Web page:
Amazing Conversation

I had an amazing conversation with my senior pastor today from 9:20am-10:00am.
40 minutes.

Some vulnerability and honesty were laid on the table.
The door opened to show all my cards, and I went ALL IN.
I showed him the whole deck, not all the details, like if a jack has one eye or two, but I at least flashed my cards so he could see where I was headed.
Enough metaphors (is that the correct word Corbin, my wise friend?).

I spoke of dreams and visions and what I don't think church is and what I don't think church should be and what I think church could be and the things that really pump me up and the times that have given me the most hope in the past year and the changes I have seen in him that have infused excitement/hope and I even planted some ideas of what I hope could happen through us... perhaps involving me... and a house church... and house churches... and...

That's when someone knocked on the door and I had to run off to my Thursday lunch appointments (4 lunch periods, 15 students, I didn't eat much, but had some great conversations). So, the discussuion will contine, and when we saw one another again at 5:00pm it felt fresh and natural and new.

Man that feels good!!!!!!!
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Solomon, Solomon, Solomon... Where have you been?

I have rediscovered a book of the Bible... Ecclesiastes.

I am preaching on Sunday, and as I was preparing I was reading some Scriptures and following some inclinations, which led me to Ecclesiastes 3 (the "there is a time for everything, and a season for every activity under heaven passage"), which is probably the primary passage the average evangelical knows from this book. I decided to keep reading, which I am sure I have done before, but I was drawn deeper in. So I kept reading and reading and reading... No wonder our Sunday school teachers stopped at verse 8 of chapter 3. Solomon gets deep on us here. He asks a lot of questions and doesn't give a lot of answers, and when he does give answers they aren't touch, feely, comforting, happy thoughts. Some of them are dark, some are gloomy, some are bewildering, some leave you saying "huh?" In addition to that he speaks words, from his vast wisdom, that seem to condemn the American Dream in itself. His words contradict the goal of an individual in a Capitalist society. He counteracts the myth that riches bring happiness, with the reality that "whoever loves money never has money enough; whoever loves wealth is never satisfied with his income. This too is meaningless. " (Ecc. 5:10) It seems like Christians are willing to accept that Solomon is the wisest man who ever lived, but we aren't willing to live by his teaching, because he warns us about many of the very things The Church itself (not just the individuals), is chasing after today. He warns us of their meaninglessness, futility and lack of fulfillment, yet we press on in our ignorance. I press on in my ignorance.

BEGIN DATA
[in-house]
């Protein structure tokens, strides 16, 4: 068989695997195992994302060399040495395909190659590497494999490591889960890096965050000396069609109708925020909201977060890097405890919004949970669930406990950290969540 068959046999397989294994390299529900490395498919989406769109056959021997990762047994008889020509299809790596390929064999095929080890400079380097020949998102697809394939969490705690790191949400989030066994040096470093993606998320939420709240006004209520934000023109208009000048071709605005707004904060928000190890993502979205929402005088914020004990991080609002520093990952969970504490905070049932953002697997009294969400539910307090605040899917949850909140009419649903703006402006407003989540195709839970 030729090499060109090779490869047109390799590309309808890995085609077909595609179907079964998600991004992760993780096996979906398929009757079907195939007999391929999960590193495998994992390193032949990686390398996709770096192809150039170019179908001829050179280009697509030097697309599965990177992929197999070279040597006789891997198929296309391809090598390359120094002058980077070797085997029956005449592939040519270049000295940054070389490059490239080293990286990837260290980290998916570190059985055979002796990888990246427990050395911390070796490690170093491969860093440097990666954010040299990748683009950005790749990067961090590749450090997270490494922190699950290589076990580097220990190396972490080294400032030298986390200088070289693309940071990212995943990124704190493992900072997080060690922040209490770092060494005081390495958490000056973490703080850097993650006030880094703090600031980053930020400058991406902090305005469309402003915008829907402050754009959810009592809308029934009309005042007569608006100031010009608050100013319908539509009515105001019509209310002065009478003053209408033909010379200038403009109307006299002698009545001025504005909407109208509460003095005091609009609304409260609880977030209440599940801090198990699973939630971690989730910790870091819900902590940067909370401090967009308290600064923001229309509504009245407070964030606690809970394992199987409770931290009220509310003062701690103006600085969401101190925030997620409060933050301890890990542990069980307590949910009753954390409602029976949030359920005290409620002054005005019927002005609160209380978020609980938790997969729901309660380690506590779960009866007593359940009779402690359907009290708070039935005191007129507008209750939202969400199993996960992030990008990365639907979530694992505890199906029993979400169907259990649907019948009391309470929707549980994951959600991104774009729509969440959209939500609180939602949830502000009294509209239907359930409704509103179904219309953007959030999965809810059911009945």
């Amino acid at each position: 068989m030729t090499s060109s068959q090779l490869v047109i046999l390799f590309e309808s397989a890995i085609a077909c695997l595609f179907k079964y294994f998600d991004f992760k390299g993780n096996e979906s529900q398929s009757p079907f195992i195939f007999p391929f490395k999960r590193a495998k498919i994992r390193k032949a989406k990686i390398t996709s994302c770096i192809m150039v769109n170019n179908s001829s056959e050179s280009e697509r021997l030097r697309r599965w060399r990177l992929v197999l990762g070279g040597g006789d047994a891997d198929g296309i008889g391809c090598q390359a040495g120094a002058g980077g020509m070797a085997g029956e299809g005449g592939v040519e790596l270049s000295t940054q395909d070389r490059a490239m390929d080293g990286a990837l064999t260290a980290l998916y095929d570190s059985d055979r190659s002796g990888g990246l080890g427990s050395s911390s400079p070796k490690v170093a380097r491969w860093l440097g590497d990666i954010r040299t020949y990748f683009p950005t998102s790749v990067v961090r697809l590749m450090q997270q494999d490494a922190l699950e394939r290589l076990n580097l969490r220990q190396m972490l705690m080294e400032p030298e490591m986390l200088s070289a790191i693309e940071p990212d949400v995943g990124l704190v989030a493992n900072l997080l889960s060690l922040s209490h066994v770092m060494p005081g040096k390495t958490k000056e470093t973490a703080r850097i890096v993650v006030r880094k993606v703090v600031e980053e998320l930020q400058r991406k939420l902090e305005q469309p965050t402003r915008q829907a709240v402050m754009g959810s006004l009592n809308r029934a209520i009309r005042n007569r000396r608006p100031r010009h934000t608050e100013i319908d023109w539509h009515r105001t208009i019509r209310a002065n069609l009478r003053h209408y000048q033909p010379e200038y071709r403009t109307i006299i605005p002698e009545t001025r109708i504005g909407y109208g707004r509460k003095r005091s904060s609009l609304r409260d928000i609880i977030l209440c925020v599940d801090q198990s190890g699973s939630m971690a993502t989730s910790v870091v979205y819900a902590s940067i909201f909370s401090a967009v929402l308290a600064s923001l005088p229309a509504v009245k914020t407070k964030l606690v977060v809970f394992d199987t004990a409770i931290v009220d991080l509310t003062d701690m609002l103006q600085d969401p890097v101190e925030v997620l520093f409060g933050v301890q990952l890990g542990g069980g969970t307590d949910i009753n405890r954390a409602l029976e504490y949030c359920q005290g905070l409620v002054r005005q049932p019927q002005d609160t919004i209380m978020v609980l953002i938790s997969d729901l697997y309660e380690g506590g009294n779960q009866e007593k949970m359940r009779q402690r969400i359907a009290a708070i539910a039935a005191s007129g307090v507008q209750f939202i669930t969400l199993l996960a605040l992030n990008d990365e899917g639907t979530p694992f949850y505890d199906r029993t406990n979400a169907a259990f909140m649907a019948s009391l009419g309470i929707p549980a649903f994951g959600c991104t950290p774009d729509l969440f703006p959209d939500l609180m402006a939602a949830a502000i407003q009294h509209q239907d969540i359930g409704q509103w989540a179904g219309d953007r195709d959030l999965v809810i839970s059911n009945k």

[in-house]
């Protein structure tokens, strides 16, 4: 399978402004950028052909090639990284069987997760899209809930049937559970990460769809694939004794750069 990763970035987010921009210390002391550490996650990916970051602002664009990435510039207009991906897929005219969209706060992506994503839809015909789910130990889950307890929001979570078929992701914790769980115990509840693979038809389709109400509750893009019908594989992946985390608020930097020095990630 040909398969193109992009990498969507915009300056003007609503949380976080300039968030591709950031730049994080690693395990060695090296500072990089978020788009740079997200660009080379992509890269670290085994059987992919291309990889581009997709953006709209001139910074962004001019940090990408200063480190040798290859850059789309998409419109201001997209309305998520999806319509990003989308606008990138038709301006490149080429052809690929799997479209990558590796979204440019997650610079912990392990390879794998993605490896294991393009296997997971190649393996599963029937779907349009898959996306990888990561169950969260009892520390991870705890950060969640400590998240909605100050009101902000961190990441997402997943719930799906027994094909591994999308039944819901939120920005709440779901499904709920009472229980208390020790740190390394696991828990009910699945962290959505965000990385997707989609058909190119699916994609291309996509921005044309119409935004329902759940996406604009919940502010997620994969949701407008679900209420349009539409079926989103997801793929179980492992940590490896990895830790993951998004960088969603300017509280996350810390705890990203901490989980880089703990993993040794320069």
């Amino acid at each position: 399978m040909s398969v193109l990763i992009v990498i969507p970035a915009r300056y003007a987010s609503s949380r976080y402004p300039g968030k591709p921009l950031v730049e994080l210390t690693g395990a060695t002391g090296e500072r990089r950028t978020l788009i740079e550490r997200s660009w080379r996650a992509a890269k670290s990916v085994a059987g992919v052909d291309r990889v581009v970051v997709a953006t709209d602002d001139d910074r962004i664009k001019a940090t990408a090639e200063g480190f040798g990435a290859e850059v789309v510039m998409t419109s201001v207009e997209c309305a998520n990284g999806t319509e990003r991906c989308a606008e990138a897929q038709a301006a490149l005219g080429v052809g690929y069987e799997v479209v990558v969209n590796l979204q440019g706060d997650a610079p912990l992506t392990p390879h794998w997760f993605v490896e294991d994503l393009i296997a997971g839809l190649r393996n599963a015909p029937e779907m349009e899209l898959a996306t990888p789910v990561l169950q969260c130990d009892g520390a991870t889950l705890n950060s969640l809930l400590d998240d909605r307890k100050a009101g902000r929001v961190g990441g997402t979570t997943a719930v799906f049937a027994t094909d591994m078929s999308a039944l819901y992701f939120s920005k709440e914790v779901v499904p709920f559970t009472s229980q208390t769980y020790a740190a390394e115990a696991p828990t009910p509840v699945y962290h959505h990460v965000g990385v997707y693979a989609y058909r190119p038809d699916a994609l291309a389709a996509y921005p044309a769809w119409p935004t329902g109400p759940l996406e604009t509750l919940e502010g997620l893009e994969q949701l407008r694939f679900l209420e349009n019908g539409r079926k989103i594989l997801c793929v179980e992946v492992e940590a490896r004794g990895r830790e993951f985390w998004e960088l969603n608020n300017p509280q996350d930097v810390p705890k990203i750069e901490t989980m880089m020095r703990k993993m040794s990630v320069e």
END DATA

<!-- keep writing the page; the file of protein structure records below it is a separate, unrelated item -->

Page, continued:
I came into my office yesterday, stressed from being gone for 2 weeks, and ready to tackle my to-do list. On my desk sat Richard Foster's, Celebration of Discipline, opened to the Chapter on Simplicity. A post-it note read, "I dare you to take 20 minutes to read this. It changed my life." I took 40 minutes to read it... and then Ecclesiastes comes out of left field and smacks me across the face with the same message.

Read the passage below for an idea of Solomon's style in this book, and follow the link at the end to keep reading if you are so inclined. A great book, with great questions to challenge our minds.

Ecclesiastes 3:9-22
9 What does the worker gain from his toil? 10 I have seen the burden God has laid on men. 11 He has made everything beautiful in its time. He has also set eternity in the hearts of men; yet they cannot fathom what God has done from beginning to end. 12 I know that there is nothing better for men than to be happy and do good while they live. 13 That everyone may eat and drink, and find satisfaction in all his toil—this is the gift of God. 14 I know that everything God does will endure forever; nothing can be added to it and nothing taken from it. God does it so that men will revere him.
15 Whatever is has already been,
and what will be has been before;
and God will call the past to account.£
16 And I saw something else under the sun:
In the place of judgment: wickedness was there,
in the place of justice: wickedness was there.
17 I thought in my heart,
"God will bring to judgment
both the righteous and the wicked,
for there will be a time for every activity,
a time for every deed."
18 I also thought, "As for men, God tests them so that they may see that they are like the animals. 19 Man's fate is like that of the animals; the same fate awaits them both: As one dies, so dies the other. All have the same breath; man has no advantage over the animal. Everything is meaningless. 20 All go to the same place; all come from dust, and to dust all return. 21 Who knows if the spirit of man rises upward and if the spirit of the animal goes down into the earth?"
22 So I saw that there is nothing better for a man than to enjoy his work, because that is his lot. For who can bring him to see what will happen after him?

I will be dwelling here (Ecclesiastes) for a couple of weeks. If you are dwelling here with me let me know.
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